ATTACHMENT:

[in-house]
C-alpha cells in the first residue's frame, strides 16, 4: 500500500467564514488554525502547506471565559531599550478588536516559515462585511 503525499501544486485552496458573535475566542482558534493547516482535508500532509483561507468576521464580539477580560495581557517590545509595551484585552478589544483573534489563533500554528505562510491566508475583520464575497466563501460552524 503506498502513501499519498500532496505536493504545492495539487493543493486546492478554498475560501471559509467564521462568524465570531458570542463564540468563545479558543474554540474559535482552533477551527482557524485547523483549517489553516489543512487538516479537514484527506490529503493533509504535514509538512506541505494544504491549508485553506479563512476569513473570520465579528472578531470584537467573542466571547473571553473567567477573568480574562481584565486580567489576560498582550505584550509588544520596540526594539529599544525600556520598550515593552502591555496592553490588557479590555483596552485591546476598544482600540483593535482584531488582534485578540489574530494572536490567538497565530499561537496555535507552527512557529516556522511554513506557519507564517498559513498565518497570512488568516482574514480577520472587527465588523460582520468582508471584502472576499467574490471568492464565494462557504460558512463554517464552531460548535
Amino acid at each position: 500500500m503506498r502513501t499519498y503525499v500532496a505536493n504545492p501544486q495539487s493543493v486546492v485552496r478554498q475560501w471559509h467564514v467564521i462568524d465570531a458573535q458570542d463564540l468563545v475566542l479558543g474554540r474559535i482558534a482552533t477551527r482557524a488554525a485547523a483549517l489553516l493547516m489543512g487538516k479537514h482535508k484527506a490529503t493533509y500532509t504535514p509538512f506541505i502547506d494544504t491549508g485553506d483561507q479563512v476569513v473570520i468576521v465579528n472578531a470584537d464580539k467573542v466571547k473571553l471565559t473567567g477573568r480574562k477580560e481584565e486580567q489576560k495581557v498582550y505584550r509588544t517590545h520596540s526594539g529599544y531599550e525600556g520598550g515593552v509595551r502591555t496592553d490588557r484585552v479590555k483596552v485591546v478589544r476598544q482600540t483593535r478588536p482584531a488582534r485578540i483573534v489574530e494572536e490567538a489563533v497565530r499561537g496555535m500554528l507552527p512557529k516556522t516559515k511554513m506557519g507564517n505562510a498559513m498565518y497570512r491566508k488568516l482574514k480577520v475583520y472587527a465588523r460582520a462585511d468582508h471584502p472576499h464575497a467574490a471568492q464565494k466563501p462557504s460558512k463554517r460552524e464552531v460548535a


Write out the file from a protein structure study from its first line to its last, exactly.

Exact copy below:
[in-house]
C-alpha cells in the first residue's frame, strides 16, 4: 500500500467564514488554525502547506471565559531599550478588536516559515462585511 503525499501544486485552496458573535475566542482558534493547516482535508500532509483561507468576521464580539477580560495581557517590545509595551484585552478589544483573534489563533500554528505562510491566508475583520464575497466563501460552524 503506498502513501499519498500532496505536493504545492495539487493543493486546492478554498475560501471559509467564521462568524465570531458570542463564540468563545479558543474554540474559535482552533477551527482557524485547523483549517489553516489543512487538516479537514484527506490529503493533509504535514509538512506541505494544504491549508485553506479563512476569513473570520465579528472578531470584537467573542466571547473571553473567567477573568480574562481584565486580567489576560498582550505584550509588544520596540526594539529599544525600556520598550515593552502591555496592553490588557479590555483596552485591546476598544482600540483593535482584531488582534485578540489574530494572536490567538497565530499561537496555535507552527512557529516556522511554513506557519507564517498559513498565518497570512488568516482574514480577520472587527465588523460582520468582508471584502472576499467574490471568492464565494462557504460558512463554517464552531460548535
Amino acid at each position: 500500500m503506498r502513501t499519498y503525499v500532496a505536493n504545492p501544486q495539487s493543493v486546492v485552496r478554498q475560501w471559509h467564514v467564521i462568524d465570531a458573535q458570542d463564540l468563545v475566542l479558543g474554540r474559535i482558534a482552533t477551527r482557524a488554525a485547523a483549517l489553516l493547516m489543512g487538516k479537514h482535508k484527506a490529503t493533509y500532509t504535514p509538512f506541505i502547506d494544504t491549508g485553506d483561507q479563512v476569513v473570520i468576521v465579528n472578531a470584537d464580539k467573542v466571547k473571553l471565559t473567567g477573568r480574562k477580560e481584565e486580567q489576560k495581557v498582550y505584550r509588544t517590545h520596540s526594539g529599544y531599550e525600556g520598550g515593552v509595551r502591555t496592553d490588557r484585552v479590555k483596552v485591546v478589544r476598544q482600540t483593535r478588536p482584531a488582534r485578540i483573534v489574530e494572536e490567538a489563533v497565530r499561537g496555535m500554528l507552527p512557529k516556522t516559515k511554513m506557519g507564517n505562510a498559513m498565518y497570512r491566508k488568516l482574514k480577520v475583520y472587527a465588523r460582520a462585511d468582508h471584502p472576499h464575497a467574490a471568492q464565494k466563501p462557504s460558512k463554517r460552524e464552531v460548535a